Part of becoming the best you can entail focusing on what it takes to get there. In a regular column, The Best You examines this aspect of personal development. This month
we chat with celebrity chef Dipna Anand
How dID you become a chef?
Having been born and brought up in a family of restaurateurs and chefs, it’s fair to say I have cooking in my blood. Our restaurant in Southall, called the Brilliant, has been open for 40 years. The restaurant is in its third generation, and there is a story behind the Brilliant legacy. I guess it was in my destiny to become a chef.
What is the best thing about
Every day brings something different. I carry out pop up chef events at different locations, I do cookery courses, I lecture in hospitality and catering, and I manage my father’s Indian restaurant business. I absolutely love what I do and the many roles that I have.
The other thing I value most about being a chef is that when people eat my food, they enjoy it and when I see smiles on their faces it inspires and motivates me to cook more and more. I truly value the way people appreciate my work.
Lastly, being a chef, you are continually learning fresh skills and experimenting with new recipes, there is never enough to learn, so this is something else I love about my profession.
And the most challenging?
There are many challenges with the food industry, like any other. For example, at the moment there is a shortage of skilled chefs and it’s extremely difficult to get the chefs we need to help run our kitchens.
Time also poses a great challenge. For example, when I carry out pop up events, I usually have about two and a half hours to prepare all the food, which is two main courses, raita, pilau rice and naan bread. It’s a lot of pressure because you have to ensure you keep to time and are organised so that lunch service is not delayed even by a minute.
My father assists me at pop up events and it’s a challenge at times for us. We love it though, as Dad and I both work better under pressure.
DESCRIBE your average day
Extremely busy, I am normally rushed off my feet and every day brings a different challenge, which is what keeps me going. It gives me a buzz when I accomplish all my goals.
Typically I wake up at 7am, get ready and head to a pop up event somewhere in London, arriving at 9am and cooking for 300+ people to have lunch ready for 12 noon. After serving lunch, signing books and meeting customers I get back at about 3pm. I have a late lunch, spend time with my mum and our dog and take a nap.
Then I’ll head to the restaurant in the evening around 8pm for a few hours and back home to prepare for the next time and do my exercise routine while I watch a bit of television. I go to sleep at about 1am. I just can’t ever sleep early.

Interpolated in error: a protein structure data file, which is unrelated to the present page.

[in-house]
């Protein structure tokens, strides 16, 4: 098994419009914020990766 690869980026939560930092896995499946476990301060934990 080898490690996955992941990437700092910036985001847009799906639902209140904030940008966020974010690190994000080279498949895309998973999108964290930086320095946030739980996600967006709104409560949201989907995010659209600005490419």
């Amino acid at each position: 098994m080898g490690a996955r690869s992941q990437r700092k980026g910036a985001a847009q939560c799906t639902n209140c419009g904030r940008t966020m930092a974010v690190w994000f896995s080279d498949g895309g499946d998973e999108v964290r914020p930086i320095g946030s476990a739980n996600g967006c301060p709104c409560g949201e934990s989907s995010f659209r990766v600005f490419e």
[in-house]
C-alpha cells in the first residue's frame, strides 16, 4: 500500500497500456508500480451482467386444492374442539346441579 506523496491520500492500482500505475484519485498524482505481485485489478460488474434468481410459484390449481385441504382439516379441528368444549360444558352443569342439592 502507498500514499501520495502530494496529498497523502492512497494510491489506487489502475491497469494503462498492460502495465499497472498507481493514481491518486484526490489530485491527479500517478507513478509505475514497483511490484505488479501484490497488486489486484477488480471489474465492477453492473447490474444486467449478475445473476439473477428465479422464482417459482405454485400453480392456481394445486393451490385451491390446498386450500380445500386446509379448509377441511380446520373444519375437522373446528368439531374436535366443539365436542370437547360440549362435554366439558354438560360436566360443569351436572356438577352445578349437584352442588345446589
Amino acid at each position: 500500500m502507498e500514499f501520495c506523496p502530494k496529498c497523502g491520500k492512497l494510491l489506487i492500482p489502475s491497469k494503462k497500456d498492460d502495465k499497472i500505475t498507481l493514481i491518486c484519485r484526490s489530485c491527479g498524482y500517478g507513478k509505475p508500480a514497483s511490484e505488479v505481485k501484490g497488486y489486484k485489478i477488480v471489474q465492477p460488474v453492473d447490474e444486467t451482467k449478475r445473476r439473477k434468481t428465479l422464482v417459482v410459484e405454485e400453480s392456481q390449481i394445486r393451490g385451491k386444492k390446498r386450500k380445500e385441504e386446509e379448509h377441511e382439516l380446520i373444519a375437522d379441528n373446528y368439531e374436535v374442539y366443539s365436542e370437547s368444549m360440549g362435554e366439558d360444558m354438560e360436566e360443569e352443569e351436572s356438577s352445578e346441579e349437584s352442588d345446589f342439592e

Is this something you see yourself doing for the rest of your life?
Yes. I was made for the food industry, and it’s where I belong. I don’t see myself ever changing career paths because food is where my passion lies, and the reason I am so good at what I do is because I enjoy every second of it. I would have it no other way but to be around and work with food forever.
What made you want to be a chef?
From a young age, I took a keen interest in cooking and was continually watching mum in the kitchen. Then, when I went to the restaurant, I was intrigued to watch dad cooking and tell me stories about granddad, and how he used to cook for the Maharajas back in Kenya in the 1950s.
As I grew up, I became even more interested and developed a deep passion for the industry. I knew that cooking was what I wanted to pursue as a career. I saw my dad as my inspiration and I still feel my success is due to him. Even now, I tell people, “I want to be just like my dad.”
Which ATTRIBUTES are most useful in your career?
Time-keeping and organisation is crucial because you never want to be late for service, because you don’t want to upset your customers. If you are organised, others around you will be too.
Patience is important because sometimes you have to wait for suppliers or the right ingredients to arrive. Teamwork is crucial to the success of working in the catering and hospitality sectors because if you work together with the staff you produce a better-quality result and can work more efficiently.
Creativity is another important aspect of working in the food field. If you can come up with unique innovative ideas, you will always be ahead of the competition and that one step ahead which makes all the difference.
Which dish do you most wish THAT you HAD created?
Chicken tikka masala is now known as the British national dish, and is also famous worldwide. It’s definitely the dish I wish I invented, although I must say I do make one of the world’s best recipes.
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